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July 26, 2016 (Alex Schadenberg) — Perhaps it is just me who has noticed but the conversation around euthanasia has become far too quiet. In my own case, as someone who spent a few years speaking out against euthanasia, as well as writing anti-euthanasia essays, I could count on someone from time to time to comment about the issue and usually commiserate over our mutual opposition.

A few weeks ago, while waiting for mass to begin, a priest offered his condolences. At first I did not get what he meant. But I soon realized it was over the final legalization of euthanasia in Canada.

I really did not react. Was not sure what to say. No one can spend every waking moment thinking and talking about euthanasia. It takes too much out of you.

I am sure the priest meant well. But what he should have said is something like this: 

“What a shame they have made this legal. We are really going to have to redouble our efforts to make sure our friends do not avail themselves of this evil.”

My abiding concern is that the vast majority of people have lost interest. They are going to be fooled because the final legislation was not as odious as what the special committee recommended and nor what the Supreme Court laid out in Carter decision.

To me this is a trap. It is like in the old Westerns when the sheriff says, “I don’t like it. It’s too darn quiet.”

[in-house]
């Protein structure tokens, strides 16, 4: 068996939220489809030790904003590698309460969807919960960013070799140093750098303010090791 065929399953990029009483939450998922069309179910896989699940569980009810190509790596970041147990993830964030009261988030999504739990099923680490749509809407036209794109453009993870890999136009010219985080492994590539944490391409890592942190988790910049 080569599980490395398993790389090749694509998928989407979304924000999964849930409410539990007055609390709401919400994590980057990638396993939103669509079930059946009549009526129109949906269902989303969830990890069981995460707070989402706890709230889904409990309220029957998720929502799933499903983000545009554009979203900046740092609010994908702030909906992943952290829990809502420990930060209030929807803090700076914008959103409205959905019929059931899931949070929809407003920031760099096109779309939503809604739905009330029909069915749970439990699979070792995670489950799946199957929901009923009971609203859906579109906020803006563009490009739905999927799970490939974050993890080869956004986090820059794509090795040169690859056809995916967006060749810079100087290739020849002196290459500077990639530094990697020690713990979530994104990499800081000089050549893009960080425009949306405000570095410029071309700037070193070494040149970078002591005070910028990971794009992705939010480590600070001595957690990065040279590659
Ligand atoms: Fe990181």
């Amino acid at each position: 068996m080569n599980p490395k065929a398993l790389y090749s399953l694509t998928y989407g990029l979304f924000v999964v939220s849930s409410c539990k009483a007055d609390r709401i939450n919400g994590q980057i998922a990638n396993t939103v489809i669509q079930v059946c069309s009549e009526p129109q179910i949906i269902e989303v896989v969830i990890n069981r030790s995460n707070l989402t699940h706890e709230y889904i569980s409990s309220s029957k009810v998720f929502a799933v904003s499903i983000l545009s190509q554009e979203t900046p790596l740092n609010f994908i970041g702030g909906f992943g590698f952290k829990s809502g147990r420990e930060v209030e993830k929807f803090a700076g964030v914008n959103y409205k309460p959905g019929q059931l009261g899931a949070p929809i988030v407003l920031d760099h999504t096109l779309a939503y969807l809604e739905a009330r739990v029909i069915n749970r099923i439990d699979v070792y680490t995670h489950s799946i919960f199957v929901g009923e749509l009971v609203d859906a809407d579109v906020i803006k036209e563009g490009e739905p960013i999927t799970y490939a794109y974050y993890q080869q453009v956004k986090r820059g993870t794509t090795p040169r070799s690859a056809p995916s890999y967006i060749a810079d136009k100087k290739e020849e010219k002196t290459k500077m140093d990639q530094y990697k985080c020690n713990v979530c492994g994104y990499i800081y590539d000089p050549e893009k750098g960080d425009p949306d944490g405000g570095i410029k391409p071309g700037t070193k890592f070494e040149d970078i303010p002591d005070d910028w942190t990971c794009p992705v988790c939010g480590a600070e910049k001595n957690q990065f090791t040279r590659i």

But this is not over. I have said this before and I will risk repeating myself: Legalized euthanasia is a travesty and no one need avail himself or herself of it. It is a law to be spit on.

We can still do what we can to educate people and continue to lobby for greatly improve palliative care – which is sorely lacking in Canada. At the moment only 30 per cent of Canadians who need that care can get it.

We can also personally care for others and help people live when they are feeling drawn to end their lives. We can also support the Compassionate Community Care Service that is being promoted by the Euthanasia Prevention Coalition.

This is not just about religious leaders staying silent: Those in the pews have a responsibility too. At least for Catholics, Vatican II gave the laity that power.

It was bad enough that during the debate on euthanasia that far too many priests kept their mouths shut on this. I will go to my grave never understanding how any priest could not confront this critical life issue. It is not as if it is still be debated at the Vatican or there is a Catholic position that supports euthanasia. It remains a mystery and an awful legacy.

What this means is if your religious leaders are not speaking out you have to cajole them to start. If they will not speak to your church council. If they lack interest find others in your parish that feel as you do and work together.

When we present ourselves before God we must come clean. We cannot stand there and pretend we are something we are not. If you think God would nod his head in approval at a pro-euthanasia stance you are sorely deluding yourself.

Some religious leaders and so-called lay voices of conscience may try to convince you that the only real death with dignity is at the end of a needle. They are liars. 

Please do not forget what is going on around us. Holland and Belgium also started out by intending restrictions in their euthanasia laws. And today in both countries you are lethally injected, and often encouraged in many cases, for nearly any reason at all.

We lost round one. Let us not lose round two.

Reprinted with permission from Euthanasia Prevention Coalition.


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